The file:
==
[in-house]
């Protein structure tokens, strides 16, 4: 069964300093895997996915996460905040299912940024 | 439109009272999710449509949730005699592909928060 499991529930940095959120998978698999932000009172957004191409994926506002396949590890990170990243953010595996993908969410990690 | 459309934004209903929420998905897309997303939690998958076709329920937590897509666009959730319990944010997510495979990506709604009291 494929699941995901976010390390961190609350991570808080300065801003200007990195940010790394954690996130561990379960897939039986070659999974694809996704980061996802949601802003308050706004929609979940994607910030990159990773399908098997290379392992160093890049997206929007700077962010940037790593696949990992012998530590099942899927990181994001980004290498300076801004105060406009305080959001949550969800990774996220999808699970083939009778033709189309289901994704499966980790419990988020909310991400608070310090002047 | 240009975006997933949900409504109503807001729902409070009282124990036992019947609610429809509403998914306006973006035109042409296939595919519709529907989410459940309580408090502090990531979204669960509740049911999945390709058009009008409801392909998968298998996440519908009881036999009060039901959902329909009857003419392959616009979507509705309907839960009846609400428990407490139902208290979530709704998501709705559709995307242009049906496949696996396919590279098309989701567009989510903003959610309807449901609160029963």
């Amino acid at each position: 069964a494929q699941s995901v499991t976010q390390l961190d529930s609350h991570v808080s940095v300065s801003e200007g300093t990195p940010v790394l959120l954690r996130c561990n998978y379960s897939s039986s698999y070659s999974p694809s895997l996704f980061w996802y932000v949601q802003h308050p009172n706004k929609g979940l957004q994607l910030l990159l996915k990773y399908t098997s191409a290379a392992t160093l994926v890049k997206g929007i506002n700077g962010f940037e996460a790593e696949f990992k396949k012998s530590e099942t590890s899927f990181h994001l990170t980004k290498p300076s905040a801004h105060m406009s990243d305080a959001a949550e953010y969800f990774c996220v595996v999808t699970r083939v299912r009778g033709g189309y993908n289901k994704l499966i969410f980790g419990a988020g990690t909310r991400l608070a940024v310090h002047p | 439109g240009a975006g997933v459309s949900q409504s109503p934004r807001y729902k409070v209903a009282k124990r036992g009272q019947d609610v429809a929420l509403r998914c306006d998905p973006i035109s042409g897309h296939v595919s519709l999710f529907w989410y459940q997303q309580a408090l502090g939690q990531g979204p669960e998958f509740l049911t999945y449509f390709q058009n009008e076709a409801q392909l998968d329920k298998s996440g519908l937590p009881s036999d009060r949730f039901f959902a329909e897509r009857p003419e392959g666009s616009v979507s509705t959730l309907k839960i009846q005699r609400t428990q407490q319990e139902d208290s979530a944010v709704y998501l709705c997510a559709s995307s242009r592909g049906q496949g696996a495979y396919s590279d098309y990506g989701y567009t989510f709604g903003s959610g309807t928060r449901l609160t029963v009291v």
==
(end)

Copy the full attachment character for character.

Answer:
[in-house]
């Protein structure tokens, strides 16, 4: 069964300093895997996915996460905040299912940024 | 439109009272999710449509949730005699592909928060 499991529930940095959120998978698999932000009172957004191409994926506002396949590890990170990243953010595996993908969410990690 | 459309934004209903929420998905897309997303939690998958076709329920937590897509666009959730319990944010997510495979990506709604009291 494929699941995901976010390390961190609350991570808080300065801003200007990195940010790394954690996130561990379960897939039986070659999974694809996704980061996802949601802003308050706004929609979940994607910030990159990773399908098997290379392992160093890049997206929007700077962010940037790593696949990992012998530590099942899927990181994001980004290498300076801004105060406009305080959001949550969800990774996220999808699970083939009778033709189309289901994704499966980790419990988020909310991400608070310090002047 | 240009975006997933949900409504109503807001729902409070009282124990036992019947609610429809509403998914306006973006035109042409296939595919519709529907989410459940309580408090502090990531979204669960509740049911999945390709058009009008409801392909998968298998996440519908009881036999009060039901959902329909009857003419392959616009979507509705309907839960009846609400428990407490139902208290979530709704998501709705559709995307242009049906496949696996396919590279098309989701567009989510903003959610309807449901609160029963």
């Amino acid at each position: 069964a494929q699941s995901v499991t976010q390390l961190d529930s609350h991570v808080s940095v300065s801003e200007g300093t990195p940010v790394l959120l954690r996130c561990n998978y379960s897939s039986s698999y070659s999974p694809s895997l996704f980061w996802y932000v949601q802003h308050p009172n706004k929609g979940l957004q994607l910030l990159l996915k990773y399908t098997s191409a290379a392992t160093l994926v890049k997206g929007i506002n700077g962010f940037e996460a790593e696949f990992k396949k012998s530590e099942t590890s899927f990181h994001l990170t980004k290498p300076s905040a801004h105060m406009s990243d305080a959001a949550e953010y969800f990774c996220v595996v999808t699970r083939v299912r009778g033709g189309y993908n289901k994704l499966i969410f980790g419990a988020g990690t909310r991400l608070a940024v310090h002047p | 439109g240009a975006g997933v459309s949900q409504s109503p934004r807001y729902k409070v209903a009282k124990r036992g009272q019947d609610v429809a929420l509403r998914c306006d998905p973006i035109s042409g897309h296939v595919s519709l999710f529907w989410y459940q997303q309580a408090l502090g939690q990531g979204p669960e998958f509740l049911t999945y449509f390709q058009n009008e076709a409801q392909l998968d329920k298998s996440g519908l937590p009881s036999d009060r949730f039901f959902a329909e897509r009857p003419e392959g666009s616009v979507s509705t959730l309907k839960i009846q005699r609400t428990q407490q319990e139902d208290s979530a944010v709704y998501l709705c997510a559709s995307s242009r592909g049906q496949g696996a495979y396919s590279d098309y990506g989701y567009t989510f709604g903003s959610g309807t928060r449901l609160t029963v009291v």